I have a device programmable via an 8 bit digital parallel bus. I would like an Arduino to translate from a parallel 4 bit output of an existing device to 8 bit by intentionally reducing the resuloution. Unfortunately, I can't just use the most significant bits as I want to change the step size. The idea is to use an Arduino that ready the 4 digital input bits and then computs the necessary 8 bit output which it output to the 8 bit bus. However, this need to be as fast as 1 us. Is this possible with an Arduino? If so which board would you recommend? I guess I can't use the digitalWrite command as this will be too slow though. Any suggestions?

1 Answer 1


You can do this with an Uno, provided it has nothing else to do. I would program it low-level, skipping the Arduino core since, as you said, digitalWrite() would be too slow for this application.

Here is my proposed approach: read the 4-bit input from one port, use a look-up table to translate it to an 8-bit output, and write that output to another port. I would use PORTD (pins 0–7) for the output, as it is the only full 8-bit port on the Uno, then the first bits of PORTB (pins 8–11) for the input:

/* Translation look-up table (dummy example). */
const uint8_t lut[16] = {
    0x00, 0x11, 0x22, 0x33, 0x44, 0x55, 0x66, 0x77,
    0x88, 0x99, 0xaa, 0xbb, 0xcc, 0xdd, 0xee, 0xff

int main() {
    DDRB = 0x00;  // set port B as input
    DDRD = 0xff;  // set port D as output
    for (;;) {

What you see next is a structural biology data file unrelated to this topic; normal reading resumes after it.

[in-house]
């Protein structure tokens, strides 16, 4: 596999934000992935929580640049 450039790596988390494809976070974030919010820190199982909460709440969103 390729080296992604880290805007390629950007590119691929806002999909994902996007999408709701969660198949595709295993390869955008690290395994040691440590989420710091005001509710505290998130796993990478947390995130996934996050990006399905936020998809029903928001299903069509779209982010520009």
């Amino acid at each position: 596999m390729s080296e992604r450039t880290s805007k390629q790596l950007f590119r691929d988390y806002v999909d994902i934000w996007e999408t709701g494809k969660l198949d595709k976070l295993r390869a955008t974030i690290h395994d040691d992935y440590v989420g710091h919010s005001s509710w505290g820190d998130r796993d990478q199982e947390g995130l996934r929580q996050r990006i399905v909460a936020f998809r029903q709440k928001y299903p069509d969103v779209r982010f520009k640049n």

uint8_t input = PINB & 0x0f;  // grab the lowest 4 bits
        PORTD = lut[input];  // set the output

I compiled and disassembled this code to count the CPU cycles: the main loop takes 10 cycles per iteration. Given that the Uno is clocked at 16 MHz, this is one update of the output every 0.625 µs.

Edit: This is a straightforward approach. At the cost of some extra complexity, it could be optimized down to 7 cycles per iteration (0.438 µs), or even 6 cycles (0.375 µs) in assembly.

  • nice answer ... upvote for the effort
    – jsotola
    Mar 4, 2023 at 22:01
  • Thank you very much for the detailed answer and testing. One further question out of curiosity: Does this mean that if I go for an Arduino Zero, it will be (48 MHz / 16 MHz) 3x faster and for a Due (84 MHz / 16 MHz) 5x faster?
    – P. Egli
    Mar 5, 2023 at 15:14
  • 2
    @P.Egli: Re: “if I go for an Arduino Zero [...]”: No. These Arduinos use an ARM architecture, which is completely different from the AVR architecture of the Uno. The code above may not be trivially ported to them. AVR is simple enough that you can count the CPU cycles simply by looking at an assembly listing. I doubt the ARM cores of the Zero and the Due are at this level of simplicity. Mar 5, 2023 at 16:22

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